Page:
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East Afr Med J. Author manuscript; available in PMC 2017 September 25.
Published in final edited form as:
East Afr Med J. 2004 December; 81(12): 657–659.
PMCID: PMC5612386

Stroke in Sickle Cell Disease in Africa: Case Report

J. Makani, MD, DIM, MRCP


Stroke, including asymptomatic cerebrovascular events, is a significant cause of morbidity and mortality in sickle cell disease, occurring with an incidence of 10 to 25%. Extensive research has established that cerebral stenosis, involving the circle of Willis, is the most common mechanism in children. We report a child with sickle cell disease who presented with cortical blindness and right-sided hemiplegia. Computerised tomography of the brain revealed an infarct involving the left parietal region and extending to the occipital region. Stroke in SCD is multifactorial, but high-risk individuals can be identified by simple well-established strategies such as transcranial doppler ultrasonography. There are approaches for both primary and secondary interventions, which have been shown to be effective and need to be incorporated into management guidelines for SCD patients. Before schemes are recommended into health care policies, research in the appropriate setting is required.


Stroke in children is a devastating event, occurring more commonly than previously suspected, with an incidence of 1.29 per 100,000 per year(1). Although there is limited understanding in the condition in children compared to adults, there is increasing knowledge regarding some of the factors that contribute to stroke in children. Infective conditions, prevalent in Africa, which may cause stroke, include: cerebral malaria, infective endocarditis and tuberculosis. Other non-infectious risk factors for stroke include congenital abnormalities in the heart and blood vessels (cerebral aneurysms), haematological disorders such as haemophilia, sickle cell disease. Sickle cell disease (SCD) is a major risk factor for stroke in children, with stroke occurring 250 more times in SCD patients compared to normal children(2). Although stroke may be due to haemorrhage, embolism or infarction, it has been found that cerebral infarction is the most common mechanism in children and young adults below 20 years and is thought to be the result of an occlusive vasculopathy predominantly affecting the large intracranial vessels in the circle of Willis(3). We describe a case of stroke in a child with SCD in Tanzania, to illustrate that non-infectious causes can contribute to morbidity and mortality in this setting.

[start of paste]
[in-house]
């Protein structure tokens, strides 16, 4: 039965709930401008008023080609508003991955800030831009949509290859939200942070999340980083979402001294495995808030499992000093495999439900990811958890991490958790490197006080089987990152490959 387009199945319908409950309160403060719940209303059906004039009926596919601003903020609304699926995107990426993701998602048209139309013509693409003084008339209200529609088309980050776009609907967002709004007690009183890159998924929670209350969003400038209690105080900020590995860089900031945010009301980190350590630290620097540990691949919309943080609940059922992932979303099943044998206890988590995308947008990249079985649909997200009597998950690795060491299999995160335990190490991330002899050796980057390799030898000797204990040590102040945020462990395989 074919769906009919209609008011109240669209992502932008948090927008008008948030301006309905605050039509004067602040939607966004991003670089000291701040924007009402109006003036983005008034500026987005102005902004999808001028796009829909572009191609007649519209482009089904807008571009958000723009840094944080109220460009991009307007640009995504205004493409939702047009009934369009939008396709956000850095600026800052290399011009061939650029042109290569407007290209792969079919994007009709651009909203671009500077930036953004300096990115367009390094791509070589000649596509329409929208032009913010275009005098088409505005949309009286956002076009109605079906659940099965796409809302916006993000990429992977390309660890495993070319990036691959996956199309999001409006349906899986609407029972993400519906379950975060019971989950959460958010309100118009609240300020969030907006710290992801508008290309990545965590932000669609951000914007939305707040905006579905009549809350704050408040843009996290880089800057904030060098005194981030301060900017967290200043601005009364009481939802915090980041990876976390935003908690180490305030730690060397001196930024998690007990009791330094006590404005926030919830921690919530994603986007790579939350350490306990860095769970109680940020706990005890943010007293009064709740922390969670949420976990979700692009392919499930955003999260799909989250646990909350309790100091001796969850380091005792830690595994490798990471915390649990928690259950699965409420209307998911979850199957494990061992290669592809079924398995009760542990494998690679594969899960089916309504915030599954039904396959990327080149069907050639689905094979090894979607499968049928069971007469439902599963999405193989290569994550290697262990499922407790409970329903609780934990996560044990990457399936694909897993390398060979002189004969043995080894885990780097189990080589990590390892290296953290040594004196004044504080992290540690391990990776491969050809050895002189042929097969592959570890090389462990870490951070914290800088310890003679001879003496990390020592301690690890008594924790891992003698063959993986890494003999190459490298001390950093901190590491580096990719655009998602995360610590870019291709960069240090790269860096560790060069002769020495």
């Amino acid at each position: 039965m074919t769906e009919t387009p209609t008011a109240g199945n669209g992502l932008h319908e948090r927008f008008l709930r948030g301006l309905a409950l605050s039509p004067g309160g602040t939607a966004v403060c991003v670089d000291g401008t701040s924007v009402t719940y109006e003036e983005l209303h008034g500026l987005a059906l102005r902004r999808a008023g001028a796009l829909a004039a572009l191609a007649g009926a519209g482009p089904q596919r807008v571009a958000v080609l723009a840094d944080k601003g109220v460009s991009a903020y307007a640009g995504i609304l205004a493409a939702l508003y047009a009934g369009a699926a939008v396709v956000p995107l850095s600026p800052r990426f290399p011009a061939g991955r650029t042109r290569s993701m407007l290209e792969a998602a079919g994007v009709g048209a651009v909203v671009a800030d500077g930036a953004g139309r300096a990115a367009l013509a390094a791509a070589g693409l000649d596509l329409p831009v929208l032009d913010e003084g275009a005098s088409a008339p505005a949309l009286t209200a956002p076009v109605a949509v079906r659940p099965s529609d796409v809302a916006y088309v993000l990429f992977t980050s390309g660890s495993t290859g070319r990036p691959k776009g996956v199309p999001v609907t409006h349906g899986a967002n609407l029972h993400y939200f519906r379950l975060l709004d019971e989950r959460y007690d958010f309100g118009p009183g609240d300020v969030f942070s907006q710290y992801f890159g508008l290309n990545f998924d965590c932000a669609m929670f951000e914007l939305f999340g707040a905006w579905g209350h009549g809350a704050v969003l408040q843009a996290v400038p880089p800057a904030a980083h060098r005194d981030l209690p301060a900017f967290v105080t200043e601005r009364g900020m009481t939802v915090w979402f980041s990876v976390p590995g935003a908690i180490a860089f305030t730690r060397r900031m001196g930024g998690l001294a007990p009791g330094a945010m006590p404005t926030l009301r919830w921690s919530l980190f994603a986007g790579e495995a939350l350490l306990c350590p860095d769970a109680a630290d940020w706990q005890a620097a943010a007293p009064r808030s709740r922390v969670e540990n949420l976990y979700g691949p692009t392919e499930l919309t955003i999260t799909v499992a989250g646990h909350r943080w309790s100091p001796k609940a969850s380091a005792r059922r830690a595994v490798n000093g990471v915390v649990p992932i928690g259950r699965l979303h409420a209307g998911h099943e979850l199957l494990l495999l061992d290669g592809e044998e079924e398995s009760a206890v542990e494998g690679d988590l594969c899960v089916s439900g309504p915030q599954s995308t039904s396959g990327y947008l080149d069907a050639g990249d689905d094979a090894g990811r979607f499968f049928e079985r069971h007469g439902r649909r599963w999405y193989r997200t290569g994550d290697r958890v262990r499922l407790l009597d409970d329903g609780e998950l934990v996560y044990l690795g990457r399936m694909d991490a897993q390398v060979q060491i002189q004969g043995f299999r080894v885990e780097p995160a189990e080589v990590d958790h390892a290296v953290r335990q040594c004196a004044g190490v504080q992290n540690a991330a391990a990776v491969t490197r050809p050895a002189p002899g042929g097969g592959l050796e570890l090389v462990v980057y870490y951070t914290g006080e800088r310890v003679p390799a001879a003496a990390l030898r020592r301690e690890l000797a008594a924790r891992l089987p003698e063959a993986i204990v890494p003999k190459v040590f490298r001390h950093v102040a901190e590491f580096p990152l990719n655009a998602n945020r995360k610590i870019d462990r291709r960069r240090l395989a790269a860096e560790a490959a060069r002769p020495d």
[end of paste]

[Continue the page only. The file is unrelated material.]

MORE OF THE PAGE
Case Report

A nine year-old boy was referred to the ophthalmology department with painless loss of vision. Twenty four months previously he presented to a district hospital with acute intestinal obstruction, which required emergency laparotomy. Twelve hours post-operatively he had sudden loss of consciousness. He was resuscitated and regained consciousness after four hours. He was subsequently well and was discharged after ten days. Two months later his mother noticed he was favouring his right arm and leg due to weakness. This was associated with loss of vision.There was no history of trauma, swelling, excessive tearing or discharge from the eyes. On direct questioning he recalled episodes of blurring of vision, which were brief and recovered spontaneously. He was diagnosed with SS SCD when he presented with painful swelling of hands and feet at six months of age. He had been relatively stable with one to two admissions a year for episodes of fever and anaemia. He had received four blood transfusions. He was on folic acid 5mg daily and Chloroquine 150mg weekly for malaria chemoprophylaxis.

On physical examination he was pale with mild jaundice. He had a pulse rate of 98 beats per minute, regular with a systolic murmur at the lower left sternal edge. The chest was clear. The abdomen was soft with hepatosplenomegaly. The ophthalmologist found visual acuity limited to hand movement but pupils were reacting to light and accommodation and fundoscopy did not reveal any abnormalities. Neurological examination revealed right lower motor neurone facial nerve palsy. Examination of the motor system showed geggenhalten rigidity of the right hand with hypertonicity. The power was grade four plus in both limbs. Deep tendon testing showed hyper reflexia with upgoing plantar reflexes.